** warning to my sister... this post involves child injury. I'm not saying anything, but you know what you're like... **
Raising children is a scary thing, isn't it? They want to do all kinds of things of which they are not physically capable and learn by getting bumps, scrapes, bruises and the occasional broken bone if they don't bounce particularly well.
And I have never been affected by watching other people's children 'learn from their mistakes'. Whereas my sister has always been particularly weak in the stomach when witnessing a wail followed by an egg-shaped bump and I have never understood. I was there when Captain Underpants tripped and launched himself headfirst on to his train table, splitting his head on the way down and although there was a bit of instant drama, I could see that he would be okay. My sister dealt with this remarkably well and didn't vomit on this occasion, although she turned a shade of pale green for the rest of the day.
She wasn't so lucky when my young cousin, years ago, gained an eggshaped bump on his forehead in the middle of a country pub after tripping over a chair leg and headbutting the ornate wooden carvings placed at small child level. She had to sit in the toilet for at least an hour. Or the time when a young girl from the restaurant table next to ours whilst we were on holiday in Tenerife created a similar egg-shaped bump on her forehead after falling off the stage. My sister was irreconcilably clammy until she had barfed up her pre-dinner drink all over her sandals. What a waste of Baileys.
And yet I was unaffected by witnessing these events, but now I realise that the only reason for my sense of calm was because a) there were always other adults around and b) I was not responsible for the injury.
Yesterday changed all of that. I visited a friend - Hen Lady - who has 17 month old twin boys. We took them to the park to play. They clambered on slides, narrowly avoided swings, came too close for my liking to metal steps at tooth level and generally had a whale of a time. Despite a constant "I can barely watch - are you sure that they don't need my help?" sense of panic, they exited the park unscathed.
We put them back in 'The Trolley' and headed to the local organic shop. The trolley is a one-behind-the-other three wheeled pushchair. It is about as long as - and handles like - a limosine. I have had frequent heart attacks steering this thing in the past as it tends to tip a little when going down kerbs, but it's okay. I pushed it to the shop.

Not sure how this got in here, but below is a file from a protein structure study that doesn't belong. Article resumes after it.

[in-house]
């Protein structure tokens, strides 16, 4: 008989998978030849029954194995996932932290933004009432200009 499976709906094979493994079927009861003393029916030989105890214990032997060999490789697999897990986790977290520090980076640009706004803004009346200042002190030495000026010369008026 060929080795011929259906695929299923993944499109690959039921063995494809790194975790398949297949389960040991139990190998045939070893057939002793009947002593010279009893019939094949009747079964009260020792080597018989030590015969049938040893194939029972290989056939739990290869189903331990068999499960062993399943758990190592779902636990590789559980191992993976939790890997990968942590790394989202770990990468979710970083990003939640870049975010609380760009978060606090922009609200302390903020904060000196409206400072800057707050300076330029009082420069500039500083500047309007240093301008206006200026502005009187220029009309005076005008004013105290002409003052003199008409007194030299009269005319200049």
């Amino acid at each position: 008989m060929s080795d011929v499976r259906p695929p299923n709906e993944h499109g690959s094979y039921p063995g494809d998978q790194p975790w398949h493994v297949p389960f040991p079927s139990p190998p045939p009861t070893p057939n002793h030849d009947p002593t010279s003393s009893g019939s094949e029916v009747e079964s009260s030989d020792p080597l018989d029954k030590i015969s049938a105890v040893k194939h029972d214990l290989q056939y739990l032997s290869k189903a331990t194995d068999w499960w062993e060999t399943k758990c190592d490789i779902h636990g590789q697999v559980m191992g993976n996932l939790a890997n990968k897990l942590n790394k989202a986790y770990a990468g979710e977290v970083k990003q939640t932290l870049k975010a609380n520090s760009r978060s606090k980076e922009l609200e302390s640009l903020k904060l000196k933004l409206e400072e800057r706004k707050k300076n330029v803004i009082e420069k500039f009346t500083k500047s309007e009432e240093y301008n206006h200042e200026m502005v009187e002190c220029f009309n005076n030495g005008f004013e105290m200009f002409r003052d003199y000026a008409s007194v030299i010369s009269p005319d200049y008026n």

Hen Lady heads inside and I line up the trolley to swing in through the narrow doorway. And as I do so, for a split second I notice that I can see little Jolly's face in the front seat. But it is a split second too late. As I swing the front of the trolley round, I realise that the reason I can see his face is because he is standing up in his seat, and the momentum topples him out backwards.
He lands on his back with a splat. I am sure I have killed him. He starts to cry and I dash to pick him up, expecting to see half of his brains left on the kerbstone. There are no brains. There is no blood. Surely a landing like that is enough to do some serious damage? I felt sick. I imagined all of the consequences of rendering a friend's baby brain-damaged.
Hen Lady remains remarkably calm and takes him in to the shop. He wails for ten minutes solid, but then he stops. There is no bump, there is no bruise. Did I really get away with it?
Apparently so. Despite my attention throughout the rest of the evening (when everyone else had well and truly forgotten all about the incident) he showed no signs of sleepiness and wasn't sick. He played nicely in the bath and continued biting his brother as though nothing had happened. Even so, I woke up this morning certain that I wasn't yet off the hook, fearful of getting a phonecall to tell me that actually, I had ruined a poor boys life.
I called round again this evening. He was still fine, even though he had recently taken a forward tumble on to the patio from his baby climbing frame. Then at tea-time he scared himself silly by standing up in his high chair and losing his balance. And that was after trying to come down the big kitchen stairs forwards, and toppling backwards in to the Aga. Which again came after falling in through the playhouse window when his brother decided not to let him in through the door.
This is a child who likes to do his own stunts.
When he was a baby he was known as Houdini - you only had to take your eyes off him for a second and he would be over the other side of the room pulling on a table cloth or stuck behind the lounge door. Nowadays he is more likely to be on top of a table or hanging from a ledge.
Hence the reason for Hen Lady's calm - he does this stuff all the while and he bounces every time. Just as well, really... with me around...